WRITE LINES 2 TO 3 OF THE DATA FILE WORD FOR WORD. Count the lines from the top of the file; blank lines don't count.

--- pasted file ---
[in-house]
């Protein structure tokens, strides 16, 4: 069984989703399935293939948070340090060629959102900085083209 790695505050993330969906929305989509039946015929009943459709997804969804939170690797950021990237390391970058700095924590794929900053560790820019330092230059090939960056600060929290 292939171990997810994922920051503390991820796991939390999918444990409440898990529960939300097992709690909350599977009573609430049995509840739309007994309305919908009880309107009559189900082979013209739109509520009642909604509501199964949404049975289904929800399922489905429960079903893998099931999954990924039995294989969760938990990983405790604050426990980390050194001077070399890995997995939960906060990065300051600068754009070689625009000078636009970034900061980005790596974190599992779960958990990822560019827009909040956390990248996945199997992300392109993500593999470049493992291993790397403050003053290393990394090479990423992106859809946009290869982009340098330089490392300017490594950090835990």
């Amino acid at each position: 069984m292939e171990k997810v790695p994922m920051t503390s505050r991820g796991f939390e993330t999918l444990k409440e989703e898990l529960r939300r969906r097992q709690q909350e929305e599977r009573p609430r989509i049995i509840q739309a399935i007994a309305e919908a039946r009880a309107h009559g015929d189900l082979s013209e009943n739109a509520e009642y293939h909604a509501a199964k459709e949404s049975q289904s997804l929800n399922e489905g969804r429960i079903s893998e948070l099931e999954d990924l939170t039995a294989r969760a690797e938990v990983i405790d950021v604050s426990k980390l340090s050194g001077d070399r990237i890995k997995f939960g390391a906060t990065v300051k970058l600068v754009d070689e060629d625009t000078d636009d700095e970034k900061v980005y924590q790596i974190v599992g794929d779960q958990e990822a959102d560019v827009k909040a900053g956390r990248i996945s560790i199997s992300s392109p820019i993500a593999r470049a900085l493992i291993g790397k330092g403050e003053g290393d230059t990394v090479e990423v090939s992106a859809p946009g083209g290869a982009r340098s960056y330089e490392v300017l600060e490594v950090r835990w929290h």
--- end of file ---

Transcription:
């Protein structure tokens, strides 16, 4: 069984989703399935293939948070340090060629959102900085083209 790695505050993330969906929305989509039946015929009943459709997804969804939170690797950021990237390391970058700095924590794929900053560790820019330092230059090939960056600060929290 292939171990997810994922920051503390991820796991939390999918444990409440898990529960939300097992709690909350599977009573609430049995509840739309007994309305919908009880309107009559189900082979013209739109509520009642909604509501199964949404049975289904929800399922489905429960079903893998099931999954990924039995294989969760938990990983405790604050426990980390050194001077070399890995997995939960906060990065300051600068754009070689625009000078636009970034900061980005790596974190599992779960958990990822560019827009909040956390990248996945199997992300392109993500593999470049493992291993790397403050003053290393990394090479990423992106859809946009290869982009340098330089490392300017490594950090835990």
């Amino acid at each position: 069984m292939e171990k997810v790695p994922m920051t503390s505050r991820g796991f939390e993330t999918l444990k409440e989703e898990l529960r939300r969906r097992q709690q909350e929305e599977r009573p609430r989509i049995i509840q739309a399935i007994a309305e919908a039946r009880a309107h009559g015929d189900l082979s013209e009943n739109a509520e009642y293939h909604a509501a199964k459709e949404s049975q289904s997804l929800n399922e489905g969804r429960i079903s893998e948070l099931e999954d990924l939170t039995a294989r969760a690797e938990v990983i405790d950021v604050s426990k980390l340090s050194g001077d070399r990237i890995k997995f939960g390391a906060t990065v300051k970058l600068v754009d070689e060629d625009t000078d636009d700095e970034k900061v980005y924590q790596i974190v599992g794929d779960q958990e990822a959102d560019v827009k909040a900053g956390r990248i996945s560790i199997s992300s392109p820019i993500a593999r470049a900085l493992i291993g790397k330092g403050e003053g290393d230059t990394v090479e990423v090939s992106a859809p946009g083209g290869a982009r340098s960056y330089e490392v300017l600060e490594v950090r835990w929290h």